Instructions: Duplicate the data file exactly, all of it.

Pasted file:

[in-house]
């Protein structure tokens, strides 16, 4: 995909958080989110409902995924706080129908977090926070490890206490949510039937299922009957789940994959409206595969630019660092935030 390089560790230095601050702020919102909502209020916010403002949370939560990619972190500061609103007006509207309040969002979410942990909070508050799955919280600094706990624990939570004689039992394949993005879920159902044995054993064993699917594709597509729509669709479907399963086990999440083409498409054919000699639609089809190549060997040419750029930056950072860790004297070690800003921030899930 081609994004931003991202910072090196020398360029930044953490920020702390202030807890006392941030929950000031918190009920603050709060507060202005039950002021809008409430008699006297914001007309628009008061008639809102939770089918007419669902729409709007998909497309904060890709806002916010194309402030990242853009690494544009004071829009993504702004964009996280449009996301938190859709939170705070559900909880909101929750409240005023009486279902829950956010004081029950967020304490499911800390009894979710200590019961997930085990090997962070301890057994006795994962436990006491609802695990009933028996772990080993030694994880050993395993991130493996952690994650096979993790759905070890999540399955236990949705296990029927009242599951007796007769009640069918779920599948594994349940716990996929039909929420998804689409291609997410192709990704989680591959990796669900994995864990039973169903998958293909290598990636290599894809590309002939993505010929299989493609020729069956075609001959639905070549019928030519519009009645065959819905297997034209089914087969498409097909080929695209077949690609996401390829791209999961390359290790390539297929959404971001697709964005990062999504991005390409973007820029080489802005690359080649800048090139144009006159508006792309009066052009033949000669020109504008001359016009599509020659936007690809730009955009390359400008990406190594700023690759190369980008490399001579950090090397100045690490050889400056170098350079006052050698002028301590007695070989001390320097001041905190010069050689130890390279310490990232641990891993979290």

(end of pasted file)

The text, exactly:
[in-house]
């Protein structure tokens, strides 16, 4: 995909958080989110409902995924706080129908977090926070490890206490949510039937299922009957789940994959409206595969630019660092935030 390089560790230095601050702020919102909502209020916010403002949370939560990619972190500061609103007006509207309040969002979410942990909070508050799955919280600094706990624990939570004689039992394949993005879920159902044995054993064993699917594709597509729509669709479907399963086990999440083409498409054919000699639609089809190549060997040419750029930056950072860790004297070690800003921030899930 081609994004931003991202910072090196020398360029930044953490920020702390202030807890006392941030929950000031918190009920603050709060507060202005039950002021809008409430008699006297914001007309628009008061008639809102939770089918007419669902729409709007998909497309904060890709806002916010194309402030990242853009690494544009004071829009993504702004964009996280449009996301938190859709939170705070559900909880909101929750409240005023009486279902829950956010004081029950967020304490499911800390009894979710200590019961997930085990090997962070301890057994006795994962436990006491609802695990009933028996772990080993030694994880050993395993991130493996952690994650096979993790759905070890999540399955236990949705296990029927009242599951007796007769009640069918779920599948594994349940716990996929039909929420998804689409291609997410192709990704989680591959990796669900994995864990039973169903998958293909290598990636290599894809590309002939993505010929299989493609020729069956075609001959639905070549019928030519519009009645065959819905297997034209089914087969498409097909080929695209077949690609996401390829791209999961390359290790390539297929959404971001697709964005990062999504991005390409973007820029080489802005690359080649800048090139144009006159508006792309009066052009033949000669020109504008001359016009599509020659936007690809730009955009390359400008990406190594700023690759190369980008490399001579950090090397100045690490050889400056170098350079006052050698002028301590007695070989001390320097001041905190010069050689130890390279310490990232641990891993979290």